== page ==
Frank Smola thinks some tire dealers may one day embrace a new program that, he says, for now has a few people accusing him of being naÃ¯ve.
Mr. Smola, president and CEO of Merlin's Franchising Inc., implemented a lifetime tire warranty on Sept. 1 at 70 Merlin Muffler & Brake shops in Illinois, Georgia, Michigan, Texas and Wisconsin. The automotive service shops added tire sales to their staple only 20 months ago. The stores carry Continental and General lines, though Merlin is open to the possibility of additional brands. Roughly 65 percent of Merlin shops sell tires, though Mr. Smola expects to have 95 percent on board within 18 months. Of the 70 stores, 60 are franchises and the rest company-owned.
Mr. Smola acknowledges that other companies have tried similar warranty programs that quickly became 800-pound gorillas. For example, in 2002, a car dealer in Jackson, Miss., suspended his ``tires for life'' promotion because of concerns over the long-term cost. The dealership's oil change business increased with the offer, officials told Tire Business, but the replacement tires that were free to customers certainly weren't to the dealership.
However, Merlin gave the program careful consideration, Mr. Smola said, and does not expect similar problems. In addition, about 80 percent of Merlin's customers in a given month are repeat customers, so he expects misuse of the tire warranty to be the exception instead of the rule.
``This is really no different than what we do in our other service categories,'' Mr. Smola said, citing a 25-year warranty on brakes and lifetime warranties on mufflers. He added that customer feedback so far has been ``very positive.''
Though he has doubters now, Mr. Smola believes other dealers may embrace the program.
``It would not surprise me if much bigger organizations wake up and say, `This makes a lot of sense,''' he said. ``I believe anything's possible.''
With Merlin's warranty, customers must adhere to a maintenance schedule. They are responsible for regularly balancing and rotating the tires, performing a wheel alignment every 24,000 miles and fixing any other issues, such as worn suspension parts, within 21 days after they're detected in an inspection. Customers must have the balancing and rotations performed at the Merlin shop that sold the tires, but they're free to use other shops for the alignments and other work.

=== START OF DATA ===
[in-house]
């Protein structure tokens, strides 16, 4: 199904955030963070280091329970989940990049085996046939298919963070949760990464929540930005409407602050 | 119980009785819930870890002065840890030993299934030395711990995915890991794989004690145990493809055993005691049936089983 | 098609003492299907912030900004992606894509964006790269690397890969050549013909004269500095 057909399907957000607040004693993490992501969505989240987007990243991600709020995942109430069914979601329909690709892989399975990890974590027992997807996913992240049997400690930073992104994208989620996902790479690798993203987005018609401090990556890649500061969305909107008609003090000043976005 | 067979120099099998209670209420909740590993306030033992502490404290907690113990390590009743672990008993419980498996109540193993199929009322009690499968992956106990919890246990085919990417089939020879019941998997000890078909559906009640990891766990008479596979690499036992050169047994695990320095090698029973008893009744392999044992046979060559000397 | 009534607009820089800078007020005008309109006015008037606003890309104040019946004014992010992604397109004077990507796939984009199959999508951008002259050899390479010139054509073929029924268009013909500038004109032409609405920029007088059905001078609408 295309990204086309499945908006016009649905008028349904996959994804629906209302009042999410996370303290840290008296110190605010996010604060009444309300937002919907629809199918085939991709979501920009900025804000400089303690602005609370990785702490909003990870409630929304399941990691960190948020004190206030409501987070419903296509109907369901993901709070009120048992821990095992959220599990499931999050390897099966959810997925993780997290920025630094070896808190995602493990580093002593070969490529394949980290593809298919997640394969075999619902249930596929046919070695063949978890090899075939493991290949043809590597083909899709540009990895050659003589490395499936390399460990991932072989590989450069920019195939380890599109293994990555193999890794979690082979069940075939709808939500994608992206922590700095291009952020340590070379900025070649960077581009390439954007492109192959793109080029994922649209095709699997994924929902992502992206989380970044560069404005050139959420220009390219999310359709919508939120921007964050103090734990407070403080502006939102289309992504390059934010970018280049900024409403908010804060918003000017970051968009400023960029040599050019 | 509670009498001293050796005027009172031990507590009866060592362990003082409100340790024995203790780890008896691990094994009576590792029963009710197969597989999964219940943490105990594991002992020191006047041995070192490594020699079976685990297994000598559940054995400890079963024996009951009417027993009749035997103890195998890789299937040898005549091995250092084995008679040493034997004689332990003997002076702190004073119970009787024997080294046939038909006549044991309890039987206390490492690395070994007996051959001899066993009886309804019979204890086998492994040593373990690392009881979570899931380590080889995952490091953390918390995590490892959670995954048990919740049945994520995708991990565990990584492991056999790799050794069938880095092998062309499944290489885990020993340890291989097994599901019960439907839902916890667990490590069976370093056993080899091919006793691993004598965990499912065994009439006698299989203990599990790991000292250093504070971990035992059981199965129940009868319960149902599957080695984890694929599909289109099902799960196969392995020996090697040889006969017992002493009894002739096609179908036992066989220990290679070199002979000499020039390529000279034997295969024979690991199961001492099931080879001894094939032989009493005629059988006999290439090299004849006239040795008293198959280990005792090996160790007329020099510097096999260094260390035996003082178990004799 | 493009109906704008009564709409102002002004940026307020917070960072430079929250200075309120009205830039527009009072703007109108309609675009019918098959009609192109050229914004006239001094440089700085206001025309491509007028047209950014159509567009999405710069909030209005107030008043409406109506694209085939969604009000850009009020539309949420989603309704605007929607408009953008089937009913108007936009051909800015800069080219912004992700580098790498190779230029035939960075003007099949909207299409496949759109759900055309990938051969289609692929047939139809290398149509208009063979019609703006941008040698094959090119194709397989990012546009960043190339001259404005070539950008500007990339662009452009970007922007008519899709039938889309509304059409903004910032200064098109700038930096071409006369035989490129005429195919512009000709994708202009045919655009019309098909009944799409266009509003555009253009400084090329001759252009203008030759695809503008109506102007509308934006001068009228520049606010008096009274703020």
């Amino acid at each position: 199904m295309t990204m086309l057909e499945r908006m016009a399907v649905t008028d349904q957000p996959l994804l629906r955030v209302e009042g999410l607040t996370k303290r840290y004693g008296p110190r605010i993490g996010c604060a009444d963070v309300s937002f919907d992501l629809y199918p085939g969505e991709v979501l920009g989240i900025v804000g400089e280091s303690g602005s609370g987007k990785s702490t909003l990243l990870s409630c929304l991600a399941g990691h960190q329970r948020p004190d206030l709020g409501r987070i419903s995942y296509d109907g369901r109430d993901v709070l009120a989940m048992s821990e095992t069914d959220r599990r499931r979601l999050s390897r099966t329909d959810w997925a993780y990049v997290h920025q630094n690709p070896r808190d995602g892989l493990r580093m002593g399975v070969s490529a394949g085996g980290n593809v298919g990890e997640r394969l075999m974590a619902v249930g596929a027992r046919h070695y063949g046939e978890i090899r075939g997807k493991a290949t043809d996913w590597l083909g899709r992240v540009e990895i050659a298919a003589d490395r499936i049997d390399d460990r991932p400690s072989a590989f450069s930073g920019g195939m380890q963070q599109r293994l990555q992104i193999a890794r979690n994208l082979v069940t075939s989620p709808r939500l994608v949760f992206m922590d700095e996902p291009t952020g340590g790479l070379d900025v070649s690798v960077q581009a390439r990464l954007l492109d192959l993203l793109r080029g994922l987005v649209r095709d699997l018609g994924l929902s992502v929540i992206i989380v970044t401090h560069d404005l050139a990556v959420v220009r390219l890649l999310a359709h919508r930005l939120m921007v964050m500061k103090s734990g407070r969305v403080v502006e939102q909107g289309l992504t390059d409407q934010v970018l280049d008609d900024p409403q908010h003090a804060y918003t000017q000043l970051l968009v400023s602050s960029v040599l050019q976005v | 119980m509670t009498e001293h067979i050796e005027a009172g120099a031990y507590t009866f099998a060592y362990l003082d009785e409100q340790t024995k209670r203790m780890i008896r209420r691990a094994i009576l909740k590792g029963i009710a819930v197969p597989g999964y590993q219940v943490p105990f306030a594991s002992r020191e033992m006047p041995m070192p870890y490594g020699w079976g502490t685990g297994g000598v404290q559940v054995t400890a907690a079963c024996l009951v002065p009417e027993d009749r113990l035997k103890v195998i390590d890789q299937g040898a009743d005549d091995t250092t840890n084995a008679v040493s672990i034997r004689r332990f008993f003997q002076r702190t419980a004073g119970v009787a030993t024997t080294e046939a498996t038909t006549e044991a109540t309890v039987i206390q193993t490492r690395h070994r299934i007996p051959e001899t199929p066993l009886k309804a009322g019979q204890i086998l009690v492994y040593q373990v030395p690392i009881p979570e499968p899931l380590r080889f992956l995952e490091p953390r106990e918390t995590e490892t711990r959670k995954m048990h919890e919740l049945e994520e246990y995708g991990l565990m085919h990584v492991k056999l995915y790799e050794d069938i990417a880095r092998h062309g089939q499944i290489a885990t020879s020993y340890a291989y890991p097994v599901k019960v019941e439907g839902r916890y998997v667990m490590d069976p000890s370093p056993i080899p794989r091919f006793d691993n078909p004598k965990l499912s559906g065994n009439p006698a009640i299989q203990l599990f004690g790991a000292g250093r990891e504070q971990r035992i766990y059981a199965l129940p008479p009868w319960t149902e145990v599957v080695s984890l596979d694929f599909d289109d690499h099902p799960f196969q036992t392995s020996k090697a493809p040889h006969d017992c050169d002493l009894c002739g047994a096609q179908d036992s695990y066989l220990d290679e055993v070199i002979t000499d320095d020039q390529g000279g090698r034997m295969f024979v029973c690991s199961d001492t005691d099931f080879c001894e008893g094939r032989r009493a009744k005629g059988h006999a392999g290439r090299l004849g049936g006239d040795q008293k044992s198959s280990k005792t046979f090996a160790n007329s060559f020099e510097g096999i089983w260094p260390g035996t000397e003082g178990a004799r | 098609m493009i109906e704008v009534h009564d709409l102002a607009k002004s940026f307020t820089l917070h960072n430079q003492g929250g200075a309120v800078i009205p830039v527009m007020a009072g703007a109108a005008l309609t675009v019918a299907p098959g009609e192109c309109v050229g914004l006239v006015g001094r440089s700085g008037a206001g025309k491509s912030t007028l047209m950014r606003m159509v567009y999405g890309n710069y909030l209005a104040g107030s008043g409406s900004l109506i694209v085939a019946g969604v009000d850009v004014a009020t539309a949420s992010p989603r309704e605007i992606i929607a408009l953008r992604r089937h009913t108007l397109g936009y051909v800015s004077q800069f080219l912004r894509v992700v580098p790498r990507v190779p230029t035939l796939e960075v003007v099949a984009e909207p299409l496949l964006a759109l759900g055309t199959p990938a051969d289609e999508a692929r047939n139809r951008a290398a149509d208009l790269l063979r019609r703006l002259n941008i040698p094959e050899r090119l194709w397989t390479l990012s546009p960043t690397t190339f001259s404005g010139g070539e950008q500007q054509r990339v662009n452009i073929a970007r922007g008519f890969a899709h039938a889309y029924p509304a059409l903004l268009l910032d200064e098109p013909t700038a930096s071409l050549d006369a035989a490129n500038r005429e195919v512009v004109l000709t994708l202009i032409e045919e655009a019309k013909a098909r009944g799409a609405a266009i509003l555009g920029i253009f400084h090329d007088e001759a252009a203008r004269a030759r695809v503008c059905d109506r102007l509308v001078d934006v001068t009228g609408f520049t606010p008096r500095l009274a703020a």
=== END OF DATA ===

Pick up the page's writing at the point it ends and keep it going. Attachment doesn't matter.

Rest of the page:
``We're basically saying that if you just practice the basics of good automotive maintenance, we'll cover those tires for the life of your ownership of the car for whatever reason, be it road hazard or tread wear-out or defects in materials or workmanship,'' Mr. Smola said. He added the company will consider ``wear-out'' to happen at 4/32nds-inch tread depth.
The warranty carries some exclusions, such as off-the-road or commercial tires or tires for race vehicles. Tires damaged by vandalism or accidents are not covered. The warranty is in effect for as long as the consumer owns his or her car.
At the end of the tire's life, Merlin will replace it with a new tire. A tire of comparable quality will be used if the original model tire is no longer available. Mr. Smola said the long-term costs of the program will be offset by additional revenue from other services that committed customers would bring.
``The odds are that there will be other things that they will need,'' he said, indicating the company's goal to have customers come to its stores for virtually all of their automotive needs.
For Merlin, the tire warranty program marks one tangible benefit the company extends to customers to build long-term relationships, Mr. Smola said.
``Obviously we want new customers, but our success is really dependent on keeping and satisfying regular customers,'' he said. ``This is a way to do that.''
The idea of customer relationships was the reason Merlin decided to offer tires in the first place. Merlin, which performs most automotive service except for internal engine work, transmissions and body work, decided to offer tires instead of sending customers elsewhere.
Brakes represent between 40 and 70 percent of Merlin's business. While that won't change much, Mr. Smola expects tires to represent about a third of retail dollars within two years.
The company itself is expected to grow. Mr. Smola said the Merlin program grows about 4-5 percent a year in terms of number of stores. The average store volume also increases from 5-20 percent annually. In the past 10 years the average store volume has doubled. The chain has kept its focus on customer relationships instead of other factors like price, Mr. Smola said.
``It's not about price,'' he explained. ``With us, price is part of the formula, but that's not the only thing.''